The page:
|Home||Internet of Things||Aerospace||Apparel||Energy||Defense||Health Care||Logistics||Manufacturing||Retail|
RFID News Roundup
Fletcher Allen Health Care tracks pharmaceuticals via Kit Check's RFID solution ••• Infratab introduces smartphone sensor tags for monitoring perishables ••• Smartrac announces thin on-metal RFID label, new laundry tag ••• HID Global's NFC tag pilot demonstrates "proof of presence" for home care ••• Stryker Europe expands adoption of SATO's PJM RFID tags ••• Maxim Integrated unveils NFC RFID chip with an I2C interface ••• Everykey begins Kickstarter campaign for its Bluetooth wristband.
Nov 06, 2014—
The following are news announcements made during the past week by the following organizations:
Fletcher Allen Health Care, Kit Check;
Stryker Europe, SATO; and
Maxim Integrated; and
Fletcher Allen Health Care Tracks Pharmaceuticals Via Kit Check's RFID Solution
Fletcher Allen Health Care, a medical center and hospital in Burlington, Vermont, in alliance with the University of Vermont, is using Kit Check's automated hospital pharmacy kit processing and medication tracking solution to help ensure patients receive medications that are safe and effective.
Kit Check's scanning solution features an RFID reader that automatically captures the tag's ID and associates it with the appropriate kit. This eliminates the practice of manually recording each kit's seal serial number, and also creates a detailed audit trail. Kit Check's solution is also used to identify each individual medication within a pharmacy kit. Kits are placed on trays tagged with EPC Gen 2 passive ultrahigh-frequency (UHF) RFID tags, and are put into the Kit Check enclosed reader. Every item is also tagged with a similar tag. Fletcher Allen is using tags supplied by Avery Dennison.
Fletcher Allen has implemented three Kit Check scanning stations at its medical center—two at the main pharmacy and one in the OR pharmacy—as well as a fourth at a satellite ambulatory center. The organization has worked with Kit Check to convert 766 pharmacy trays and kits to support RFID; the process requires four steps. Each kit type is created in the software, which designates the medication quantities and volumes associated with each type, and alternate medications are identified to address shortages. Next, an RFID tag is applied to each kit and matched to a kit type, and an RFID tag is applied to each kit medication. Characteristics, such as lot number, expiration date and National Drug Code (NDC), are then associated with the tag. Finally, tagged medications are added to the kits and are associated with each kit when placed in Kit Check's scanning station.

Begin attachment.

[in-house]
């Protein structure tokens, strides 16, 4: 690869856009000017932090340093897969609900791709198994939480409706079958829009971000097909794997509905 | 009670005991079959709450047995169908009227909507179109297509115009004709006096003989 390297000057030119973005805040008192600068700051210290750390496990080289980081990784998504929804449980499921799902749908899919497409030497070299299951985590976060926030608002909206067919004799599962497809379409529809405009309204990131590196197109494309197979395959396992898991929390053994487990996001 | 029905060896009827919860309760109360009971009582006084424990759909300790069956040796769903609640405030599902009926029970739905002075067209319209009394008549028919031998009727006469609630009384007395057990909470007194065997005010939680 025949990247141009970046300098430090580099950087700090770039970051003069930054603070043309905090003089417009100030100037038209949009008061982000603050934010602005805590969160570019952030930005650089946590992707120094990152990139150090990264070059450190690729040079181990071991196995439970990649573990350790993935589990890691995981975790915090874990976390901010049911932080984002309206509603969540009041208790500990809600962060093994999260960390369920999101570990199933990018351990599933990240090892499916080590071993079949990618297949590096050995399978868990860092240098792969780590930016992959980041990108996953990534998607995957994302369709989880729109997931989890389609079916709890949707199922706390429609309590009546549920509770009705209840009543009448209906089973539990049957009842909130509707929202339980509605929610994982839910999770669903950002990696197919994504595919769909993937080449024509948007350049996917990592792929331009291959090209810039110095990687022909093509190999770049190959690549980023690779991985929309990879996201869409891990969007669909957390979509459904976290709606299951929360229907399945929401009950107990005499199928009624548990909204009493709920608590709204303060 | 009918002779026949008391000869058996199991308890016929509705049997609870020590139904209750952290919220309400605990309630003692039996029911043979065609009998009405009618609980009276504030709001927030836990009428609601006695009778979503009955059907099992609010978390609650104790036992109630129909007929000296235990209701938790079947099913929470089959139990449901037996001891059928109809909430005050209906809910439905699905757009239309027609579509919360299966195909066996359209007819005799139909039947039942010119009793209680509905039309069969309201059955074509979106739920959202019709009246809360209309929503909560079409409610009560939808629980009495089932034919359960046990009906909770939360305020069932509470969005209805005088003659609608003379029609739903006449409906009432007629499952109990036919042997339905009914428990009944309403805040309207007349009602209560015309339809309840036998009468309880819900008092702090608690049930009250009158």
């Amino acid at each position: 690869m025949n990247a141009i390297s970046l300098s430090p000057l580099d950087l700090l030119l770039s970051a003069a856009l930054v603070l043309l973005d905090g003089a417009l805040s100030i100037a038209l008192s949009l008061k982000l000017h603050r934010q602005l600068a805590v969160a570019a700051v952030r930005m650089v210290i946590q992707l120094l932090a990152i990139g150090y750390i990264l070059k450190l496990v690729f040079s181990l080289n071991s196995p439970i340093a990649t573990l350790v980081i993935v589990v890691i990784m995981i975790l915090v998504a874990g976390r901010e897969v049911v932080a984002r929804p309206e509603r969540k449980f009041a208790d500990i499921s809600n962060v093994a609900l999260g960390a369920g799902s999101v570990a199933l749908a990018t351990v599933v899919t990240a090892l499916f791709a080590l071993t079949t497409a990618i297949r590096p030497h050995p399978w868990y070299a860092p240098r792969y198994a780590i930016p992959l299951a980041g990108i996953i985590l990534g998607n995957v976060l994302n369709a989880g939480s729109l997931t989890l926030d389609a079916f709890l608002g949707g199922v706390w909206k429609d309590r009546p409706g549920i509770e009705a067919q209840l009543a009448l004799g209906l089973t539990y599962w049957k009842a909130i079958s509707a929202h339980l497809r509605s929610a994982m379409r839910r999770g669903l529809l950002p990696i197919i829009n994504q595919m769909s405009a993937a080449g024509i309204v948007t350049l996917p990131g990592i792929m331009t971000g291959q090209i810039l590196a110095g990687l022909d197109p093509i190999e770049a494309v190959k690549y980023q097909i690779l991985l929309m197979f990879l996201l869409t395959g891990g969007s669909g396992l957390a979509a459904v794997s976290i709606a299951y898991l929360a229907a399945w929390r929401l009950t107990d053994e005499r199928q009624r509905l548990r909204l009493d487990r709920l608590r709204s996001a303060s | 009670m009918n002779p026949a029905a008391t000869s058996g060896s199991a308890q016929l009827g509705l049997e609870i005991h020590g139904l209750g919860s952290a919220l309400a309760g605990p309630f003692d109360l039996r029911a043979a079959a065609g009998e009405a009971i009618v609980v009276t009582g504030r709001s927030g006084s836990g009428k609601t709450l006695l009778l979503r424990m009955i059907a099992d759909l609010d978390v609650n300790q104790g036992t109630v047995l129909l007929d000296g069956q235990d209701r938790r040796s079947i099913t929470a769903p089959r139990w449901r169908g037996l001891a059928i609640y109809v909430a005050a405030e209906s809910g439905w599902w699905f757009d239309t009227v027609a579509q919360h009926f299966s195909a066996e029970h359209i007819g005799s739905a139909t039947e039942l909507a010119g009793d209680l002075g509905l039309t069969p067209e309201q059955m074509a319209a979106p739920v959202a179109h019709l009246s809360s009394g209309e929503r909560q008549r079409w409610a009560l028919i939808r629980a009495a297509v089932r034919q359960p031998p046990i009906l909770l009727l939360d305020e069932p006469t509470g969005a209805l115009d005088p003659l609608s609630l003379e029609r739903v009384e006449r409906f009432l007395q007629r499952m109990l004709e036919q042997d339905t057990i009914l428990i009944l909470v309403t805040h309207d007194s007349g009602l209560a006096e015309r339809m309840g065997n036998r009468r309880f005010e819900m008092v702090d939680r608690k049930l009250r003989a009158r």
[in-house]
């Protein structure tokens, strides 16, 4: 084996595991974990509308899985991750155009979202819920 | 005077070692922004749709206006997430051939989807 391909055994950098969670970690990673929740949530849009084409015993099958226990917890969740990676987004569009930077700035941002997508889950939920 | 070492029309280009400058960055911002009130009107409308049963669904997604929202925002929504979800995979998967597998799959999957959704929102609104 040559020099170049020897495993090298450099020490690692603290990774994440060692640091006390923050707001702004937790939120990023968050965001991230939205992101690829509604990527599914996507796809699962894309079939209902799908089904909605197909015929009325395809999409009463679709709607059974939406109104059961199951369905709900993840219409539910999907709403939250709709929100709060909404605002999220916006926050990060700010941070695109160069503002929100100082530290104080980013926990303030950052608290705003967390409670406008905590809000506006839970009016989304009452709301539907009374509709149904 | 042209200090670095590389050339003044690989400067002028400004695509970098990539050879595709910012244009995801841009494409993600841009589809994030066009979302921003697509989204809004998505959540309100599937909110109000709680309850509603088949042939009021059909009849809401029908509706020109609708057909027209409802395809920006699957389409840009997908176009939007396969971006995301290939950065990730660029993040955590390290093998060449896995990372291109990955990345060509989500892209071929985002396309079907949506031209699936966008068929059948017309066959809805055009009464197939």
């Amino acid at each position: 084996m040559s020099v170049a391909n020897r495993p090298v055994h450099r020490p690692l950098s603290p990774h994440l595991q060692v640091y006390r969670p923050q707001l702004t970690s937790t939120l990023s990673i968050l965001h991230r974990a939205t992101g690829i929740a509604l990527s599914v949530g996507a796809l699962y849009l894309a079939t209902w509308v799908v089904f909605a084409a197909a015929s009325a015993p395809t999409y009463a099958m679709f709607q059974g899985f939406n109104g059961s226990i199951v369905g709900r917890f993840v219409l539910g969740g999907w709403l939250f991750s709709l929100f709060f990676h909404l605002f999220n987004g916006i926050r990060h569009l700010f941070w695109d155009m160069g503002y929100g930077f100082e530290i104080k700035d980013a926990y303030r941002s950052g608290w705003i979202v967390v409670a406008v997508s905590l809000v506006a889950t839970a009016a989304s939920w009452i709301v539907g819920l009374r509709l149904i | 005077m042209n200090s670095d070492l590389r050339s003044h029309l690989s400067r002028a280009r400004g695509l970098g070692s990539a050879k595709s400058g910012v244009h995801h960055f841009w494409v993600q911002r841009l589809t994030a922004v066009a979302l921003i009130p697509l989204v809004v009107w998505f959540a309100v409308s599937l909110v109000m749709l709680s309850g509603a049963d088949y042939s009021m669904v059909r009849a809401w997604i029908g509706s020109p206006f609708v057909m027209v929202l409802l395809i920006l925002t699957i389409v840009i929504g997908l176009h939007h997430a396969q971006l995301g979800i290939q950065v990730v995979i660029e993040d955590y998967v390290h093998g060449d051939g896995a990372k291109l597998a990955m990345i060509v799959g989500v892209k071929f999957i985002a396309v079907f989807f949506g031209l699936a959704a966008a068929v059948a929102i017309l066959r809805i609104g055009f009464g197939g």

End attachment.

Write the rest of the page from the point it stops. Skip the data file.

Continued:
During the first six months of using the Kit Check solution, Fletcher Allen tracked nearly 130,000 medications and restocked pharmacy kits more than 10,000 times, according to Kit Check. The efficiency improvement is saving the pharmacy staff approximately 14 hours of manual work daily, the company reports. Fletcher Allen also has been able to manage recalls and drug shortages easily and efficiently, in addition to eliminating hundreds of man-hours that were previously required to resolve these issues that arise with increasing frequency.
Login and post your comment!
Not a member?
Signup for an account now to access all of the features of RFIDJournal.com!
SEND IT YOUR WAY
RFID JOURNAL EVENTS
ASK THE EXPERTS
Simply enter a question for our experts.
TAKE THE POLL
|RFID Journal LIVE!||RFID in Health Care||LIVE! LatAm||LIVE! Brasil||LIVE! Europe||RFID Connect||Virtual Events||RFID Journal Awards||Webinars||Presentations|